Friday, December 16, 2005

High Definition (HD) Radio takes to the air

I first subscribed to the satellite radio service XM four years ago. The absence of radio commercials, all to talkative disc jockeys, and the ability to drive state-to-state without having to search for a decent channel were my primary motivations for subscribing for radio service. Other than listening to the Bob and Tom Show and local afternoon host John Corby I almost never listen terrestrial radio anymore. Even at work I stream XM radio feeds.

As the number of satellite radio subscribers pushes 10 million in early 2006, and Kagen Research projecting more than 46 million subscribers by over the next 10 years, one would wonder what terrestrial, or over the air radio, will need to compete.

Not to be outdone by satellite, HD Radio (TM) has emerged. HD Radio technology may mark the most significant advancement in radio broadcasting since the introduction of FM stereo. HD radio is what is called an in-band on-channel (IBOC) digital radio system created by iBiquity Digital Corporation for broadcasting via existing FM and AM radio stations. The HD Radio offers broadcasters and listeners radically upgraded audio quality, along with an on-demand interactive experience and compelling new wireless data services. The technology is designed for multicasting, so consumers can continue listening to the same local AM/FM stations but with the added benefits.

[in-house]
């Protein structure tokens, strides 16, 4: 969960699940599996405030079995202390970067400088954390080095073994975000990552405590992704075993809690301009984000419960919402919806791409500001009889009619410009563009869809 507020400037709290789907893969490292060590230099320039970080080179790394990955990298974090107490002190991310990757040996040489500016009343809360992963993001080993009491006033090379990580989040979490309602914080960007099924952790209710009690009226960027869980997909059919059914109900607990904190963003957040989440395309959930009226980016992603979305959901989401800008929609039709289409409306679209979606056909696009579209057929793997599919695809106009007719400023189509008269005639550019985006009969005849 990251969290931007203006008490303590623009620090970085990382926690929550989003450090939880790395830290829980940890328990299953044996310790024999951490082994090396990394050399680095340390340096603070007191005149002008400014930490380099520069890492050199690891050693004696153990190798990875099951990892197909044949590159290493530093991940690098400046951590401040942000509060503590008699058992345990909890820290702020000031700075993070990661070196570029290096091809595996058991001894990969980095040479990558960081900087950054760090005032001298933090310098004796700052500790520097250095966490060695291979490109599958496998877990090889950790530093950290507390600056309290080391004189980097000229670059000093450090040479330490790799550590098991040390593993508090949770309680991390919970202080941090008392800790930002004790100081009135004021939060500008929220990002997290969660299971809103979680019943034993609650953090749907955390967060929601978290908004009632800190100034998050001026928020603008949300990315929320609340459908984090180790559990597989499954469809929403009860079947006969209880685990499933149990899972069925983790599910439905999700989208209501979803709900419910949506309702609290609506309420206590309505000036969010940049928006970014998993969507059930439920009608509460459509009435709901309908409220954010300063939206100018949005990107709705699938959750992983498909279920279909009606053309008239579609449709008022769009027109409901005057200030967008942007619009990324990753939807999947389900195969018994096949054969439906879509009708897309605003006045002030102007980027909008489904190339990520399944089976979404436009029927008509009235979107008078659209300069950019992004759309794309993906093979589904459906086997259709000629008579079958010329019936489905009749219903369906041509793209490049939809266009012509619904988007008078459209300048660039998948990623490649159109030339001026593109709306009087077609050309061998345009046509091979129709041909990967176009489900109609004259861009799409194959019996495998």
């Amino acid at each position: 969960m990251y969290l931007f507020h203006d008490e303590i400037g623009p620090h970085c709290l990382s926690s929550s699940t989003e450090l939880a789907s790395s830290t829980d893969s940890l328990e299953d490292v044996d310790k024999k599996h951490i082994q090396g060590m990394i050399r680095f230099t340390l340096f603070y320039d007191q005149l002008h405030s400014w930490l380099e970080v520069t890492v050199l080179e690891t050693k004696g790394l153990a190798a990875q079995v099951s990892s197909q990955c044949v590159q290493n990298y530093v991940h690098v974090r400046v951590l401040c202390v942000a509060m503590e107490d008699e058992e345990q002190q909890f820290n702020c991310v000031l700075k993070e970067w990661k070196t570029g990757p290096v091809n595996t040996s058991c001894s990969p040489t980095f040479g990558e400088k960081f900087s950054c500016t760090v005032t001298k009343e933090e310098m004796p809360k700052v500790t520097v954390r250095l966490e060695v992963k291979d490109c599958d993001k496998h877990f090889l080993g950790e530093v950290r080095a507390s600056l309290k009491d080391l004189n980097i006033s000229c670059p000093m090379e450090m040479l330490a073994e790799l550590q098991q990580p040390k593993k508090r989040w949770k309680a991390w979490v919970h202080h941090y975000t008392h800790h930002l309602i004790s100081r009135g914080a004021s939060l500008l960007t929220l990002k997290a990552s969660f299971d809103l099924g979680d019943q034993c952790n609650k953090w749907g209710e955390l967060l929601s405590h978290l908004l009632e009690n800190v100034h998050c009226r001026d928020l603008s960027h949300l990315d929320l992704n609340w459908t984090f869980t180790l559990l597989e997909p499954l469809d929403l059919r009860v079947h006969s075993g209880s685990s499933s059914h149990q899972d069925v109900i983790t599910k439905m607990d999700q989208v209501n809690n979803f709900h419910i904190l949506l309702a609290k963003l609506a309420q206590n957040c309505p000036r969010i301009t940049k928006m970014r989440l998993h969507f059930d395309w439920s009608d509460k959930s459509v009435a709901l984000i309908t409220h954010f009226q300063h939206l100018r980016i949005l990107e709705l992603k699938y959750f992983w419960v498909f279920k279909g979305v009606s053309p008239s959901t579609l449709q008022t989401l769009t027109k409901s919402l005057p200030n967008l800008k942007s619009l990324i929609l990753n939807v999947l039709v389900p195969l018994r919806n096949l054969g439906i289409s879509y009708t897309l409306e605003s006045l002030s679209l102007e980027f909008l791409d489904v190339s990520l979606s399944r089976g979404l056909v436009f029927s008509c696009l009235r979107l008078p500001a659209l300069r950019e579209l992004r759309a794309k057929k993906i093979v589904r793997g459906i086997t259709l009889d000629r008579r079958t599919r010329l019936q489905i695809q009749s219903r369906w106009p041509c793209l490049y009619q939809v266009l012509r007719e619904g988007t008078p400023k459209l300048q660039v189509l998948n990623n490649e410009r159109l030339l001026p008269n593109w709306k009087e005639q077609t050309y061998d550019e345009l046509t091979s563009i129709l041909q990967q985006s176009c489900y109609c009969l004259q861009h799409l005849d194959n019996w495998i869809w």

With HD Radio AM digital will have FM-like audio quality with all broadcasts providing static-free reception with the elimination of the familiar signal fades, static, hissing and pops. HD Radio also allows wireless data services to include On-Demand audio which includes the streaming of audio content providing more information on station programs, news, weather, and traffic. Other wireless data services include the display of artist and song information. The service is similar to the Radio Data Service (RDS), but HD Radio has the capability of delivering data at speeds of 1,000 to 2,000 bits per second compared to RDS's 100 bps.

As of December 2005 there are over several hundred HD radio stations on the air. HD Radio receivers are now coming to market with BMW being the first with their announcement of HD Radio being an option for their 2006 7-series models. Home listening equipment is currently available from several companies, in both a home tuner, and a table top models.

Of course, even with HD Radio you will still get the commercials, all to talkative disc jockeys and will have to hunt for radio stations in between cities and states. For long trips I will still have to print out a list of all the Bob and Toma affiliates and hunt for stations. Sphere: Related Content

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